Twitter CEO Jack Dorsey is set to appear before the House Energy and Commerce Committee tomorrow regarding the company’s censorship practices, here’s what you need to know ahead of the hearing.
Twitter CEO Jack Dorsey will appear before the House Energy and Commerce Committee tomorrow, Wednesday, September 5 at 1:30 p.m. Ahead of the hearing, Breitbart News has chosen to compile a number of facts relating to Twitter’s censorship practices and some of the questions that may be posed to Dorsey at tomorrow’s hearing.
Just a few days ago, Twitter claimed that their overzealous shadowbanning of certain accounts was due to a system error, in a tweet Twitter stated that accounts believed to have a “higher likelihood of being viewed as abusive” were downranked in public conversation but their system has since changed to fix this issue. Twitter did not define how they determined which accounts were abusive on their platform but did state that a “higher level of precision” was needed in determining which content to downrank.
In May we introduced efforts to improve conversational health. Based on your feedback, we realize some of these efforts created confusion about results in the Latest search tab. In response, we want to share a recent change we’ve made. https://t.co/ffwQBrgDUN
— Twitter Safety (@TwitterSafety) September 2, 2018
Twitter did note that the platform would continue to factor “behavioral signals” into how they ranks tweets, in order to serve “conversational health,” but did not define what these signals are. Twitter has also previously denied taking part in any form of shadowbanning whatsoever, however now it appears that they have chosen to rename the practice “downranking” in order to come clean about their practices without admitting to taking part in a practice that they have previously denied the existence of.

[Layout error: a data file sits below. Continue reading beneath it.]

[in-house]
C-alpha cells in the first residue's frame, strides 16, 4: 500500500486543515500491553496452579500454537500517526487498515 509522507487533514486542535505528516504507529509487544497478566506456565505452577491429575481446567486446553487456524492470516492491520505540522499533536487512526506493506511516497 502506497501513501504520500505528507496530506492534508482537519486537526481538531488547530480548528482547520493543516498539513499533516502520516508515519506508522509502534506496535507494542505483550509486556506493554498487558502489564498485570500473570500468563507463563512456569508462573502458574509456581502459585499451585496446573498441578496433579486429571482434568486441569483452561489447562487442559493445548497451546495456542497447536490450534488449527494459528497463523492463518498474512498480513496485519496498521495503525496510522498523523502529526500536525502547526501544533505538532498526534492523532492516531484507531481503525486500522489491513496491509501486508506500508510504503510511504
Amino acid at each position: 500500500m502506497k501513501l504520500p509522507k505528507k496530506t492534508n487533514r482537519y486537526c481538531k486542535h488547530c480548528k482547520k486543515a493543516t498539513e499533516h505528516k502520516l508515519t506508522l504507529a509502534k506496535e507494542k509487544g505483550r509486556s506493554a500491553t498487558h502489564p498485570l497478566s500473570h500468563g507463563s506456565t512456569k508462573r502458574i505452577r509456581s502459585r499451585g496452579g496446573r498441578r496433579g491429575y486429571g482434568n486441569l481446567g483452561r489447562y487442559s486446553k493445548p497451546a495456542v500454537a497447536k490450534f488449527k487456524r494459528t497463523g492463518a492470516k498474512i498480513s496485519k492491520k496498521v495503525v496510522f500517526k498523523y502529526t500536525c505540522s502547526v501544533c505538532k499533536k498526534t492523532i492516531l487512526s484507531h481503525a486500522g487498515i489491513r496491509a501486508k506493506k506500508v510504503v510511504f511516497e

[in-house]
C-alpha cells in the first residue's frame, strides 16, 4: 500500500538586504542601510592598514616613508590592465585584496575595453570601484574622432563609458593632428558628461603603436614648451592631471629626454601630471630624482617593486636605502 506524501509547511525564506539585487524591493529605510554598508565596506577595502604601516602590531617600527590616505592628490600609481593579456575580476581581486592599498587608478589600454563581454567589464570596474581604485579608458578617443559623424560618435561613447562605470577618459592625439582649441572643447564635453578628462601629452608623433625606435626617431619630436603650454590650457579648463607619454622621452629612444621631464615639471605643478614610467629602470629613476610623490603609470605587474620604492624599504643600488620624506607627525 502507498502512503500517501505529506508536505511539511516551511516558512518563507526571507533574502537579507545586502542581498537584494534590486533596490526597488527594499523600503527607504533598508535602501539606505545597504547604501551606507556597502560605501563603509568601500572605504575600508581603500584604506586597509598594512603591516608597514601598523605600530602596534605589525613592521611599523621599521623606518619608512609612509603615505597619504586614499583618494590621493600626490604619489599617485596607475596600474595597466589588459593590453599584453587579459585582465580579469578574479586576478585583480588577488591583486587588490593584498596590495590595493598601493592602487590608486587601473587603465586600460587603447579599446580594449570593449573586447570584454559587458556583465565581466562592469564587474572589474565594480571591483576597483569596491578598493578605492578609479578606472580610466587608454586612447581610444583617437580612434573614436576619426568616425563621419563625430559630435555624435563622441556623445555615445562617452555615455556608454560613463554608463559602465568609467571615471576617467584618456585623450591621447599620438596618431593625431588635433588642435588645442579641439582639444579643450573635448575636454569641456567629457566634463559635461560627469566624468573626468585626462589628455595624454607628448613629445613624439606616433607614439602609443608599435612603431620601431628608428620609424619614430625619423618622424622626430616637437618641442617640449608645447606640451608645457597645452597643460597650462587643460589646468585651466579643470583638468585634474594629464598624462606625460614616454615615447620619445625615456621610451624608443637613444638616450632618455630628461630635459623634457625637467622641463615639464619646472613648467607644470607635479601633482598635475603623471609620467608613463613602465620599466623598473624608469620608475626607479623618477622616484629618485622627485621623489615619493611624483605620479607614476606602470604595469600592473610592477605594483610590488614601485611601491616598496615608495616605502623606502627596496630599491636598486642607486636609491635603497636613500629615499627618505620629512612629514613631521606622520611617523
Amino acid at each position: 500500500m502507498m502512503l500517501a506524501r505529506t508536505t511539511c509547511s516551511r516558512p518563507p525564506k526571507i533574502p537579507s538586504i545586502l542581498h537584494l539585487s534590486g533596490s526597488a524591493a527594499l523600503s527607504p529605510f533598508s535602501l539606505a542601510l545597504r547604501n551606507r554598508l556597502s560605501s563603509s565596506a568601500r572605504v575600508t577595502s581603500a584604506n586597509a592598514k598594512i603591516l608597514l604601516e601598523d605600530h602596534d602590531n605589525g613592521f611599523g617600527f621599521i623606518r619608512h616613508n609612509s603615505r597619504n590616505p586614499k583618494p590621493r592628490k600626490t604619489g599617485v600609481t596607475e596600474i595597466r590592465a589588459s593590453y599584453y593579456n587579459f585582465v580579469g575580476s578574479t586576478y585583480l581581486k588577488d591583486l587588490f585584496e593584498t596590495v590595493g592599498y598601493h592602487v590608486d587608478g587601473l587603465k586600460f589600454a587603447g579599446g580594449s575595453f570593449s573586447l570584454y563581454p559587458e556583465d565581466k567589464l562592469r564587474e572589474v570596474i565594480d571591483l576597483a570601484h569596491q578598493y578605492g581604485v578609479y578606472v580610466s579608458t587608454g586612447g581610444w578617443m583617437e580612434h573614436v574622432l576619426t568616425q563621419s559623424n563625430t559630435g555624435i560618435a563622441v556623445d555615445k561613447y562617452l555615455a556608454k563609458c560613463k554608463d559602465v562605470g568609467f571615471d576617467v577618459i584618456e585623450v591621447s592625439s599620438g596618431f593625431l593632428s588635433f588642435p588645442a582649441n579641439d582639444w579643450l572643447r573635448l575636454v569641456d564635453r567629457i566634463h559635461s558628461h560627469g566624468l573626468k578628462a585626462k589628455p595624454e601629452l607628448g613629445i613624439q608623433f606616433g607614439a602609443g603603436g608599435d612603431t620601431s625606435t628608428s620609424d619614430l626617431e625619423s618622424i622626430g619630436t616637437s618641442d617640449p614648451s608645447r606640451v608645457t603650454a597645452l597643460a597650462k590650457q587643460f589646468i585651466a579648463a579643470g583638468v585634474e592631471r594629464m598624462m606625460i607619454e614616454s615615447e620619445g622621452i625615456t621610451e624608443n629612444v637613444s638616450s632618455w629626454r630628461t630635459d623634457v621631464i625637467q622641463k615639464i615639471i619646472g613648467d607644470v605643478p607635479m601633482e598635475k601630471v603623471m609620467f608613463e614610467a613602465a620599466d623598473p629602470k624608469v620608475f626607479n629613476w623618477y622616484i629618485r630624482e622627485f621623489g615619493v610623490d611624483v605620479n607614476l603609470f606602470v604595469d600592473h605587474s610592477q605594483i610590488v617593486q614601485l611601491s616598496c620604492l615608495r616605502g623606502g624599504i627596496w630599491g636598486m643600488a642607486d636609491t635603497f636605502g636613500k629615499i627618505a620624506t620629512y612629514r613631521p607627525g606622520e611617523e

Twitter also recently came under fire for blocking the campaign ad of Republican congressional candidate Elizabeth Heng from their advertising network. Shortly after Facebook refused to allow Republican Congressional candidate Elizabeth Heng to advertise with her campaign ad on their platform, Twitter made the same decision. Facebook blocked the ad, which shared the story of Heng’s family being forced to flee Cambodia for the U.S., claiming that the Facebook couldn’t allow videos that contained “shocking, disrespectful, or sensational” imagery on their advertising platform. The ad was eventually approved with a Facebook spokesperson stating: “Upon further review, it is clear the video contains historical imagery relevant to the candidate’s story. We have since approved the ad and it is now running on Facebook.” A decision Twitter apparently disagrees with.
Heng commented on Twitter’s decision stating: “In the past few weeks Facebook and Twitter have been called out by conservatives for deliberately shutting down conservative voices as evidenced in multiple cases. Unfortunately, the tech companies are holding the all of the power and have no apparent desire to correct biased censorship of their platforms. When I’m elected I’ll fight for Internet transparency, so that every American has a chance to be heard.”